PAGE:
One day visitors will find it outside the trail that winds around the interior of Les Gove Park, on the east side of the park, between the bocce courts and King County Housing, out of the reach of errant baseballs, Frisbees, and the like.
That is, a concrete memorial and honor wall with a sculpture at the center, benches, and the United States flag and the Vietnamese Freedom and Heritage Flag snapping crisply in the wind. All to recognize and honor the veterans of the Vietnam War and to express thanks and appreciation for those who fought for the freedom of South Vietnam.
And inscribed on the wall in English and Vietnamese, these words: “We remember with gratitude the soldiers and allies of the United States of American and the Republic of Vietnam who fought and died for freedom and democracy in Vietnam.”
But first, the Vietnam American-Vietnamese War Memorial Alliance has to come up with the $150,000 it estimates it will need to build it.
Wasting no time, the alliance expects to launch its fundraising campaign this Memorial Day weekend, starting with the sale of about 1,000 tiles for $100 a piece. It will inscribe those tiles in memory of people who fought in the war or of those who supported the cause, then place them at the rear of the monument, next to a sitting wall. It will be only the first of an as yet undetermined number of fundraisers.
Alliance members and City staff have worked side by side for the last 2½ years to complete the design.
“We have agreed upon a design we think is really complementary to the park, that fits the landscape a little bit better than what was originally viewed, and yet meets the satisfaction of the (Vietnam American-Vietnamese War Memorial Alliance) and the City of Auburn,” said Auburn Arts, Parks and Recreation Director Daryl Faber.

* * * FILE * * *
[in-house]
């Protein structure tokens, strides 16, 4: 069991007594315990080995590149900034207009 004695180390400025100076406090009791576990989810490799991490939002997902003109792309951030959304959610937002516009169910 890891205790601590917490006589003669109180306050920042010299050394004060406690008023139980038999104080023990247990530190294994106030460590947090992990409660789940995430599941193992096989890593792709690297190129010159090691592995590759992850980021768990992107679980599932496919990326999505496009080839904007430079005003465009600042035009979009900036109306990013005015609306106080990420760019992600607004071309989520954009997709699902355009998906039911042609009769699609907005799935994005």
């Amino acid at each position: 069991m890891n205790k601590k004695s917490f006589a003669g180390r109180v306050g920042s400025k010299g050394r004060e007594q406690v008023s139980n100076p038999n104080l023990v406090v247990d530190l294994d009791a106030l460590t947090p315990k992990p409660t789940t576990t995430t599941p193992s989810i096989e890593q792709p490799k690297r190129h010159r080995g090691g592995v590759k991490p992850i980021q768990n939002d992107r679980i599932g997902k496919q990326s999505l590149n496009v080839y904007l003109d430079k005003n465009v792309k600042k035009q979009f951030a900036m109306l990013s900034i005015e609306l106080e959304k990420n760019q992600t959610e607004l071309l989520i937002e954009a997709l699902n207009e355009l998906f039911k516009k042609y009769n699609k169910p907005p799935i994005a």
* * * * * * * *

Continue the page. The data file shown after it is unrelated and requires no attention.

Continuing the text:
Drawings show a rounded, concrete plaza 30 feet across, circled by an arching wall 4½ to 5 feet high, flanked by two flag poles.
The U.S. Flag Code dictates that American flag fly slightly higher than the Vietnamese flag, and in this case, the stars and stripes will fly six inches higher.
Early plans had called for the wall to be a bit higher, but City staff, concerned that people would hide behind the wall or hang out there, lowered it, Faber said.
Also, the sculpture as originally conceived was to be 8-feet tall, but when added to the height of the memorial base, City staff deemed it too large for the park, and the alliance acknowledged it didn’t have the money to pay for such a thing, so it has been reduced by several feet.
Faber said the memorial and honor wall will offer quick access to the new community building, which should open in June.
“Hopefully, in a year we’ll be under construction,” Faber said.
Councilman Rich Wagner noted that the design had nothing to say about lighting, and Faber responded that staff would address that clear oversight.
Upon their return from Vietnam, many servicemen and women met with hostility that had been germinated in the hothouse of the anti-war movement, and in 2013 many veterans raised hot objections to the original proposal to raise the memorial in Veterans Memorial Park.
On Dec. 2 2013, the Auburn City Council agreed the memorial would be better placed in Les Gove Park.
Area veterans applauded that decision.
“We members of VFW Post 1741 see it as a significant battle that we all have won,” veteran Jesse Jose said on that occasion. “There should only be one flag at the Veterans Memorial Park, and that’s the stars and stripes. And there should only be one kind of veteran honored at Veterans Memorial Park, and that’s veterans of the United States of America.”
Donations may be made on-line through the “Donations” page, http://www.honorvietnamvets.org/ or sent to: American-Vietnamese War Memorial Alliance, 3405 172nd St. NE #5, Box 367 Arlington, WA 98223.